Salvatore Pieri (born Jan. 29, 1911, - died Aug. 24, 1981) was a high ranking mobster in the Buffalo crime family.
Pieri was born in Buffalo to Sicilian immigrants Giovanni and Ignazia Ciresi Pieri who hailed from Montemaggiore Belsito, Sicily. Giovanni entered the U.S. on April 20, 1893. Ignazia entered July 1, 1898 and were married in 1900. Sam was the seventh of nine children born to the couple. He first ran into trouble with the law when he was just 10 years old. He was arrested Aug. 7, 1921, for malicious mischief. His rap sheet included arrests for Grand larceny, truancy, second-degree larceny, first-degree robbery, bootlegging and tariff violations and for violating the Brownell Law.
Pieri and brothers John and Joe became members of the DiCarlo Gang. Working for their brother-in-law Joseph DiCarlo they extorted payments from operators of craps games and bookmaking parlors. On Jan. 23, 1934, Pieri married Caroline LoTempio. DiCarlo Gangster and future Cleveland crime family boss John Tronolone was Pieri's best man. Pieri earned the respect of western New York crime boss Stefano Magaddino the following year, as he imposed mob discipline upon a relative. The LoTempio brothers, Pieri cousins, were believed responsible for a May 1936 bombing that took the life of Magaddino's sister. The LoTempios were rebelling against a Magaddino-imposed tax on their gambling rackets. Pieri arranged for Frank LoTempio to attend the wedding of a relative in Buffalo. Following the reception, Pieri escorted LoTempio to his car. After a short conversation, Pieri shook LoTempio's hand and turned away. Two men emerged from a nearby parked vehicle and shot LoTempio to death.
The 1949 disappearance of gambler Patsy Quigliano was also linked to Pieri. Quigliano was deeply in debt to mob higher-ups, and Pieri reportedly was to transport him to meet with Joseph DiCarlo in Cleveland on the day he disappeared. In the early 1950s, a three-year Federal Bureau of Narcotics investigation pointed to Sam Pieri and Salvatore Rizzo as the regional leaders of a heroin and cocaine smuggling ring involving Buffalo, New York City and Cleveland. Pieri and Rizzo were arrested May 22, 1954. Charges against Rizzo were dismissed. Pieri was convicted and sentenced to 10 years in Atlanta Federal Prison. He was released May 7, 1963.
Leader of dissident mob faction Edit
The prison term enhanced Pieri's stature in the underworld. Within the institution's walls, he established strong relationships with members of the Profaci and Genovese crime family and became especially close to jailed crime boss Vito Genovese. Upon Pieri's release, law enforcement officials wondered if he might become more powerful than Magaddino underboss Frederico Randaccio or possibly Magaddino himself. The Magaddino organization was staggered by the imprisonment of Buffalo underworld leaders Randaccio and Pasquale Natarelli in December of 1967. Pieri and DiCarlo took advantage of the situation, mobilizing elements of the old DiCarlo Gang to take control of gambling rackets in Buffalo.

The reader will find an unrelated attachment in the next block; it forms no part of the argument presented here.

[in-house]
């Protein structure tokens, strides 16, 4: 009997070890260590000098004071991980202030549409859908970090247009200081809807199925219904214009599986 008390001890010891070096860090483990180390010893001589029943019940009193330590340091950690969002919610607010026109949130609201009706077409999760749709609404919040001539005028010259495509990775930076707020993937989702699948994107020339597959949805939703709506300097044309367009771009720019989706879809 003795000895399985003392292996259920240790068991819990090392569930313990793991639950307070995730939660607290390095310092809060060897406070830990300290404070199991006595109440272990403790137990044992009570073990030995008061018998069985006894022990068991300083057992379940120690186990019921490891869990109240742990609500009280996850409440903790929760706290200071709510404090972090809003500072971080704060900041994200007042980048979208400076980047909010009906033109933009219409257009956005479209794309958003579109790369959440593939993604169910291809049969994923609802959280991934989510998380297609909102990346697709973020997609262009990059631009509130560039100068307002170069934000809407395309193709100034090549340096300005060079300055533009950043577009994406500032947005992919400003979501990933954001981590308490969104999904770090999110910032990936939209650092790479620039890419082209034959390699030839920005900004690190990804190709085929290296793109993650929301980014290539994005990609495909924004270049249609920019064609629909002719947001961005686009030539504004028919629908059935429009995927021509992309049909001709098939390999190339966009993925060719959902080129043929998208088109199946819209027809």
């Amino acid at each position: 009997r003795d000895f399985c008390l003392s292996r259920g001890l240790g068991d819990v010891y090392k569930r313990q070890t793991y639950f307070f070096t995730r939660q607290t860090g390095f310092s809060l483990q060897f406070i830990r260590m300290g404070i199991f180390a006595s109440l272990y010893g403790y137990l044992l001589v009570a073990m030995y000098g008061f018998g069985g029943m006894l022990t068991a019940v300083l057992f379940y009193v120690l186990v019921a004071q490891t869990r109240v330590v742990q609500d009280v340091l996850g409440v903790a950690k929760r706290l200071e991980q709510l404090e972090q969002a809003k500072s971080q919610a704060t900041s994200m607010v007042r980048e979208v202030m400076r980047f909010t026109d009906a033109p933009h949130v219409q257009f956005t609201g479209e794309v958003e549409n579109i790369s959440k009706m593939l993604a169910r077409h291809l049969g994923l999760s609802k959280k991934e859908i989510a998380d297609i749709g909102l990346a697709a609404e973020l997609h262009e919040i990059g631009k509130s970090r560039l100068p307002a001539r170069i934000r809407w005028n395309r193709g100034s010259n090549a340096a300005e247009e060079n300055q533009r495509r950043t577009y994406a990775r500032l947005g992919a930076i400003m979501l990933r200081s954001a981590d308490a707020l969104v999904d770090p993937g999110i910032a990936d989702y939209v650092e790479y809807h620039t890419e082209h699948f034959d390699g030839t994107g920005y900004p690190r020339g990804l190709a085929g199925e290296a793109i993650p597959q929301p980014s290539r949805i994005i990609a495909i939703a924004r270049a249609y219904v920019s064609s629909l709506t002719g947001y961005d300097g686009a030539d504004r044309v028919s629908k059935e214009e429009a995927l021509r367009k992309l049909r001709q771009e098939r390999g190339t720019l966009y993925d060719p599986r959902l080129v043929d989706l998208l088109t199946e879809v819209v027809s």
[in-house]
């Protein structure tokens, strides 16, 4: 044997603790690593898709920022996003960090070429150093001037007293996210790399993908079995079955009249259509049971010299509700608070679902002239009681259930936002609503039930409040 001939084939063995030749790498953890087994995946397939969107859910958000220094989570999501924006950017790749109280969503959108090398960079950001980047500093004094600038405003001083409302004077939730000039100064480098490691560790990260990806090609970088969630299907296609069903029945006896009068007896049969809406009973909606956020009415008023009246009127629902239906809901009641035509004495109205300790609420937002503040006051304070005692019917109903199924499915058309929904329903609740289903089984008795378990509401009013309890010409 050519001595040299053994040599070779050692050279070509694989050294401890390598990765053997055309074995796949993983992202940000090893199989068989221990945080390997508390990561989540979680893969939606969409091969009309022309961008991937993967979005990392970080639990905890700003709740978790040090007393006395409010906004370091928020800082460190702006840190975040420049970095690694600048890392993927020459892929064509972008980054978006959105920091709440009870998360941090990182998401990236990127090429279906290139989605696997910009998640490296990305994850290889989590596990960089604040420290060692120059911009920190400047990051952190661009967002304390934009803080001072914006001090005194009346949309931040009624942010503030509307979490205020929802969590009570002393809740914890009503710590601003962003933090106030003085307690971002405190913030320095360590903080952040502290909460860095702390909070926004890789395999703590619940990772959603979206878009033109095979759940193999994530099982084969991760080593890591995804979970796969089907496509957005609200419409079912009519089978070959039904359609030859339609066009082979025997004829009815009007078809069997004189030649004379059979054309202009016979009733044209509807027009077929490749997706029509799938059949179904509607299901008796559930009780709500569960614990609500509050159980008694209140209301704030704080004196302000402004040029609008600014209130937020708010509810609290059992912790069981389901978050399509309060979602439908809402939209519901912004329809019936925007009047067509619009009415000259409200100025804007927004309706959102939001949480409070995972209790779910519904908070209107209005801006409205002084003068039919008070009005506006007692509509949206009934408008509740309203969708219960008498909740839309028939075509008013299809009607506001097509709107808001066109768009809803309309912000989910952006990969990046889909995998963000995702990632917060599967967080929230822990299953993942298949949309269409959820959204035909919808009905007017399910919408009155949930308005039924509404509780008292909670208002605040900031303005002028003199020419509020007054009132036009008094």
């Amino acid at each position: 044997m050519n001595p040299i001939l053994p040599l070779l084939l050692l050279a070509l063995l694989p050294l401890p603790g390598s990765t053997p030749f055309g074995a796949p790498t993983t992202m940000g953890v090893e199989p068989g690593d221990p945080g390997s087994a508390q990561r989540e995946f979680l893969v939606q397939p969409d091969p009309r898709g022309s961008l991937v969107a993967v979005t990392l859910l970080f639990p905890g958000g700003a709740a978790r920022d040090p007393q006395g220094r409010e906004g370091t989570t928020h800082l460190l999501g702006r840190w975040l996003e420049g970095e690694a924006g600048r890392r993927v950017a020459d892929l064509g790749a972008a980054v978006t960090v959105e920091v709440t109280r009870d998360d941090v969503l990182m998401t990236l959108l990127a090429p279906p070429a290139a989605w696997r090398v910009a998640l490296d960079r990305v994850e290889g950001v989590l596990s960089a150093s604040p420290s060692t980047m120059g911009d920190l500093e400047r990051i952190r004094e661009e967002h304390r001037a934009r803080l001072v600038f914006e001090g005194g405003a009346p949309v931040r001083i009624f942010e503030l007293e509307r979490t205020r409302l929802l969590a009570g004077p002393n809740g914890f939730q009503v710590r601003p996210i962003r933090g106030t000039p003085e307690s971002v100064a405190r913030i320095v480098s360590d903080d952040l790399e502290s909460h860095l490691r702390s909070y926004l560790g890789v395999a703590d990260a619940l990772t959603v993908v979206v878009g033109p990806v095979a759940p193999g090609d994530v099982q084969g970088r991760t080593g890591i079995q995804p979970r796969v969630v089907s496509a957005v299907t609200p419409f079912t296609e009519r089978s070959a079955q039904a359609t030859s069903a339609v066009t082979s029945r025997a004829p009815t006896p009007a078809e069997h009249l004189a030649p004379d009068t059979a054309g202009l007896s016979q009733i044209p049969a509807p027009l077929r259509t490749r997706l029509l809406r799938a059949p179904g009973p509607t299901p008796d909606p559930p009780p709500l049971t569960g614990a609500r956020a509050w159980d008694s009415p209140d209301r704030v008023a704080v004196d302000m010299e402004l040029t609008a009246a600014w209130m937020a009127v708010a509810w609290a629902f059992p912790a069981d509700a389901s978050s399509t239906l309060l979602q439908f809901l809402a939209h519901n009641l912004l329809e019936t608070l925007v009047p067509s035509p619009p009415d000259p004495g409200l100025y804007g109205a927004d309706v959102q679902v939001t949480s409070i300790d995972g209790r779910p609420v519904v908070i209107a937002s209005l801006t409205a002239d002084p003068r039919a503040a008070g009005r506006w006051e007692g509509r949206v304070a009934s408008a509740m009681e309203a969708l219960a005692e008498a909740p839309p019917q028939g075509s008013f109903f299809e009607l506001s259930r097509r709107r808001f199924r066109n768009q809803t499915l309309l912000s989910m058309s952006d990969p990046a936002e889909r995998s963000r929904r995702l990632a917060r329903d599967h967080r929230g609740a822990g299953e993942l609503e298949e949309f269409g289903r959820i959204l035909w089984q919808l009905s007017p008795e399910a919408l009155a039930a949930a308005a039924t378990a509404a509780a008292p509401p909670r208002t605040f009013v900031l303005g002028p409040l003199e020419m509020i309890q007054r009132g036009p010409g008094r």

Claiming there had been a dramatic drop-off in underworld revenues, Magaddino imposed additional taxes on his men, refused to assist in gambling racket financing and eliminated bonuses he had previously paid to his lieutenants. In November 1968, Magaddino was proved a liar, as federal agents discovered nearly a half-million dollars in cash hidden in a wall of his son Peter's home. The events of the 1960s drove a wedge between Buffalo Mafiosi and the organization's Niagara Falls-based leadership. In July 1969, a rebel Mafia faction in Buffalo selected Pieri as its acting boss, Joseph Fino as its acting underboss and Joseph DiCarlo as its acting consigliere. When informants brought the news to the FBI, Pieri became the Bureau's top target in Buffalo.
Pieri, Anthony Romano and Ralph Jacobs stood trial in 1970 for transporting stolen jewelry. As the state was concluding its case, authorities heard evidence that Pieri had attempted to bribe a juror. A mistrial was declared, and Pieri was charged with obstruction of justice. He was convicted of jury tampering and sentenced to five years in federal prison. When paroled in December 1973, Pieri immediately returned to his top position in the Buffalo Crime Family. Capodecina John Cammilleri's brief challenge to Pieri's leadership ended with Cammilleri's murder on May 8, 1974. The FBI's next move against the Pieri administration consisted of inserting an undercover agent into two Buffalo gambling clubs that featured high-stakes Ziganette card games. As a result of the investigation, Pieri was found in violation of his parole and returned to prison to complete his jury tampering sentence.
Upon his release, Pieri found federal authorities ready to try him for conspiracy and gambling in connection with the Ziganette parlors. Pieri eventually pleaded guilty to conspiracy and was sentenced to a year in prison. Securing his release after four months, Pieri sought to reestablish discipline in a criminal organization that had been shaken by informants and law enforcement infiltration. The May 1980 murder of William "Billy" Sciolino, a mob informant, was intended as an example. Less than a month later, the partly decomposed body of Carl Rizzo was found in the trunk of a car. Rizzo was initially suspected of also being an informant, but investigators learned he had been involved in a Pieri-sponsored racket related to union dental plans. Pieri's hold on the Buffalo crime family was weakened with the October 1980 death of Joseph DiCarlo, Jr. DiCarlo provided continuity during Pieri's prison sentence and conferred legitimacy upon Pieri's leadership claims.
Pieri passed away Aug. 24, 1981, at the age of 70.